September 16, 2020
An Egyptian Rosh Hashana Seder
The festival of Rosh Hashana is both a joyous celebration and the start of a period of ten days during which Jewish people engage in profound introspection and pray to inscribe their names in the Book of Life for the coming year.
To tie in with our exhibition, Jews from Islamic Lands, Racheline Barda recalls what the Jewish new year traditions were in her household in Egypt growing up:
In Egypt where I grew up with my three siblings, I remember it to be my favourite festival. One week before Rosh Hashana, it was customary for us children to grow some wheat in a shallow plate lined with damp cotton wool that would sprout just in time for Rosh Hashana. I suppose it must have been considered a good omen for the new year. It seems that this ritual was popular in Egypt and could have been borrowed from other religious communities, including the Christian Copts who observed a similar custom at some of their festivals.
Rosh Hashana nearly always fell at the end of our long summer holiday, just before the new school year. I really looked forward to going to synagogue mostly to meet up with my school friends and showing off my new dress specially made for that occasion.
The focus of this festival was primarily about the food. In our household, three culinary traditions coexisted: Sephardi because my father’s family originally came from Spain via Morocco; Syrian because my mother’s family came from Aleppo, and finally Egyptian since we lived there for the last two generations. My mother was determined to honour every one of these traditions.
In Egypt, the ritual for the Jewish New Year went far beyond dipping apples in honey. As a matter of fact, we used to dip our apple slices in sugar, after dropping them first in water with lemon juice and orange blossom water so they didn’t brown. The meal my mother served was more like a mini seder and it entailed a long shopping list and a lot of preparations. It revolved around the eating of symbolic foods, or simonim, and the recitation of prayers that would transform these foods into wishes for the coming year.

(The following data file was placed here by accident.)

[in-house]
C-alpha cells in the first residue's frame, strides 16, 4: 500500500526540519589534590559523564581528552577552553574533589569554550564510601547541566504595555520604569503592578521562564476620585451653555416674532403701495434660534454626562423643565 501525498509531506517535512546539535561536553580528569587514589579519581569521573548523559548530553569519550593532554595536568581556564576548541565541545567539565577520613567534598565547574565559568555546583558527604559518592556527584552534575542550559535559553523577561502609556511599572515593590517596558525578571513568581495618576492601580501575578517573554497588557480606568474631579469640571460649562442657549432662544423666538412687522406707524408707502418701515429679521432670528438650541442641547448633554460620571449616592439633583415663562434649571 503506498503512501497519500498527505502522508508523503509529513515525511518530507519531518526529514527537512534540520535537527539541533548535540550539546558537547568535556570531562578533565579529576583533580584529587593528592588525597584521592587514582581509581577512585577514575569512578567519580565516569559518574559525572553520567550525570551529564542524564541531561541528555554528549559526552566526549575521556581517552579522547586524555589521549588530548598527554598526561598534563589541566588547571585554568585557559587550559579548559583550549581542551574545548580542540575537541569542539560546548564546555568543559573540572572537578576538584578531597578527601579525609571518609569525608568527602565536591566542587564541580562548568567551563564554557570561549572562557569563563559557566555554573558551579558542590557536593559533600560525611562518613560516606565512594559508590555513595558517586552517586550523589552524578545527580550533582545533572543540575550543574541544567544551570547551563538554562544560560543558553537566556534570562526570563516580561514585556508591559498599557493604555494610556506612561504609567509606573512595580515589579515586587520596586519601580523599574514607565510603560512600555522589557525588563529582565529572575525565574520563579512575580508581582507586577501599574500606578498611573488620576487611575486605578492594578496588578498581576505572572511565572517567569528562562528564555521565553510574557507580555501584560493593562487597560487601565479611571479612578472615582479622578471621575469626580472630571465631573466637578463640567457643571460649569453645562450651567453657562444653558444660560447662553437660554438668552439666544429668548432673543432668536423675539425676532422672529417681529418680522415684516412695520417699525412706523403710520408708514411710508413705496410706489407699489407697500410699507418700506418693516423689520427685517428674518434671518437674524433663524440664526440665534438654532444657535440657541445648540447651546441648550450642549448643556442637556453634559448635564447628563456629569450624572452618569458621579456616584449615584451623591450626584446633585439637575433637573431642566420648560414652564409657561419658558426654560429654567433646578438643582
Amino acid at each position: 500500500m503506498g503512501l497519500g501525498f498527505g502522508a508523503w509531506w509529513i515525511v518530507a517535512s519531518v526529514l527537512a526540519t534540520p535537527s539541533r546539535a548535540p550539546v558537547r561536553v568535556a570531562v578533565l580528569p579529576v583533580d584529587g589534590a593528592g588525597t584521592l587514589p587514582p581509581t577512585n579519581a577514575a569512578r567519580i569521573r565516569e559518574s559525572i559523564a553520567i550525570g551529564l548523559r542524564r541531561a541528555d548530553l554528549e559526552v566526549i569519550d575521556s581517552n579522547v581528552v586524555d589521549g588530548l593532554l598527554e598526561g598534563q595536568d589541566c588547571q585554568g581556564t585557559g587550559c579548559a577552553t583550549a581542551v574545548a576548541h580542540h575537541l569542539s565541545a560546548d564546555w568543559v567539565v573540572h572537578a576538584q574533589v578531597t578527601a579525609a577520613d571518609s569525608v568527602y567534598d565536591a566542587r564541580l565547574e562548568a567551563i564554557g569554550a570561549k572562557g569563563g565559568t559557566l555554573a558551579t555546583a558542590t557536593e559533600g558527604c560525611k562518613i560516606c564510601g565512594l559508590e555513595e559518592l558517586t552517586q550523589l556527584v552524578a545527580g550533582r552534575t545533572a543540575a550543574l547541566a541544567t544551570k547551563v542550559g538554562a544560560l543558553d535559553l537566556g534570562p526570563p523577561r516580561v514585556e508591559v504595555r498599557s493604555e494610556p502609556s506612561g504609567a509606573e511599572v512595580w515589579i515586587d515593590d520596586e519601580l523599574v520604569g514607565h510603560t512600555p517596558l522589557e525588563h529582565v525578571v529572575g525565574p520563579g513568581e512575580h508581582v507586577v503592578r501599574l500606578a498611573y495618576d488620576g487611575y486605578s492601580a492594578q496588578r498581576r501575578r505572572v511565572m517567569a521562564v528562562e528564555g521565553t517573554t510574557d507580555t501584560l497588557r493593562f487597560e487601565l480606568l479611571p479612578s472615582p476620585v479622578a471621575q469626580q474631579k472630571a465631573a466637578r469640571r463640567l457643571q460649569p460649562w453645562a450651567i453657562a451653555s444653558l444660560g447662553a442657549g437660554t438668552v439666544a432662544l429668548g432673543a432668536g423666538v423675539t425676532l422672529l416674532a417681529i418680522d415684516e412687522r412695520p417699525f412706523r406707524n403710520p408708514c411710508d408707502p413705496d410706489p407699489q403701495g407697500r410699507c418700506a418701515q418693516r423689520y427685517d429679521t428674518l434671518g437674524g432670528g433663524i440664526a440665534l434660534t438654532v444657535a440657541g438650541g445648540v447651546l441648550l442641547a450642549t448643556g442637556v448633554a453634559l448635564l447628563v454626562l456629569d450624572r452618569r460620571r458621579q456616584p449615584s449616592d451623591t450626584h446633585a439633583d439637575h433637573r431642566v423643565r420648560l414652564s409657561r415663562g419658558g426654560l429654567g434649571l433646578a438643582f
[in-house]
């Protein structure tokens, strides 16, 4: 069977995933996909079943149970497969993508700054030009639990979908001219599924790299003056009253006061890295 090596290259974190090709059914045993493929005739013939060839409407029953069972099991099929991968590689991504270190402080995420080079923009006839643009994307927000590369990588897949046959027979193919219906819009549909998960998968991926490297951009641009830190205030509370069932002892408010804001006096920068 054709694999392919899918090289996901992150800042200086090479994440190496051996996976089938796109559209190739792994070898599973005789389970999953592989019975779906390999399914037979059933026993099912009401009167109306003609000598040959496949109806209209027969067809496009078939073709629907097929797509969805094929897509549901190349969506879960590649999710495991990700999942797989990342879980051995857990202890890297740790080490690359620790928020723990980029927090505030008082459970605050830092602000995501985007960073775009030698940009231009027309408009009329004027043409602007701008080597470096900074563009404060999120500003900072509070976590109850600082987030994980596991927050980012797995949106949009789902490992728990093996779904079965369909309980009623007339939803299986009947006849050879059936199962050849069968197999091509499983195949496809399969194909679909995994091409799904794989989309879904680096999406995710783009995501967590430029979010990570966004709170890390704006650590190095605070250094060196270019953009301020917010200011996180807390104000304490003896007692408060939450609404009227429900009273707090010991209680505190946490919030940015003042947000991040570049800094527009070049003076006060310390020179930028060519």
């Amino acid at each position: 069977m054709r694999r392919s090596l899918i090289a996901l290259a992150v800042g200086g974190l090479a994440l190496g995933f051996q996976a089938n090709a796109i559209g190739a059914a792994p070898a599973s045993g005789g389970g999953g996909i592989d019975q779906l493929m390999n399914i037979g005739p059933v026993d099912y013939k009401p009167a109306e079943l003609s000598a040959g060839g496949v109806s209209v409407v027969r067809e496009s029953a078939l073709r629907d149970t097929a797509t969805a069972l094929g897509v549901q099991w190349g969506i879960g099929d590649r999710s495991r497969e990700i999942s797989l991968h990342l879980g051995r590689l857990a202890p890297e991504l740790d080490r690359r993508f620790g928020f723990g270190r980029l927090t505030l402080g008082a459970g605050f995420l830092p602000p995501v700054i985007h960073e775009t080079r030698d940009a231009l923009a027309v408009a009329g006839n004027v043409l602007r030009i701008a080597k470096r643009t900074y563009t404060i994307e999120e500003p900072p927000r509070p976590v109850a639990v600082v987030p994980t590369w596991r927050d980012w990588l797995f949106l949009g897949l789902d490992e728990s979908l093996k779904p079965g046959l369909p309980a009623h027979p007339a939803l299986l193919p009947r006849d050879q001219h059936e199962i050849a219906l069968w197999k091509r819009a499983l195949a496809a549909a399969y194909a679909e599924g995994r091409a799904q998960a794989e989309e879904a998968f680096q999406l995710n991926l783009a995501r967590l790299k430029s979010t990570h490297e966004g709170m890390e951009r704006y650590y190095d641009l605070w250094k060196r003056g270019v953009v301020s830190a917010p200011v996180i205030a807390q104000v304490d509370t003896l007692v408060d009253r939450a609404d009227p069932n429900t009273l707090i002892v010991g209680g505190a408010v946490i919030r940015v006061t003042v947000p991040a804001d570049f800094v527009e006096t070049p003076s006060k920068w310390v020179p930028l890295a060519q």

Like for the Passover seder, where bitter herbs and matza symbolise suffering and freedom from slavery, the fruits and vegetables used at the Rosh Hashana seder all symbolised prosperity and sweetness for the coming year. The fish, a symbol of fertility, was served with the head to express the hope that we would always be at the head and not at the tail. The menu would include a stew of black-eyed beans with meat, a symbol of abundance, as well as rice, vegetable frittatas, omelettes, green vegetables, leeks, beets and more, all to augur a new beginning.
Sweet things held a central place in the Rosh Hashana fare. The crown was of course the pomegranate for its sweetness and its 613 seeds, said to symbolise the 613 mitzvot, or commandments. The sweets included candied home-made quinces, dates, gourd jam, pastries dipped in syrup such as baclavas and konafas stuffed with pistachios. I don’t remember anything sour, bitter or spicy was ever served. Even the salt and pepper shakers were removed from the table.
As I was checking one of my mother’s old cooking books to make sure I had not forgotten anything, I fell upon a couple of lines she had scribbled inside the book cover that brought tears to my eyes: A ma Racheline chérie. Rosh Hashana: Omelette 6 oeufs: poireaux et persil, blettes et céleri, confiture de courjettes – pumpkin. Here she was, still teaching me, still guiding me, while reminding me of our beloved traditions. Merci, Mamy.
Author: Racheline Barda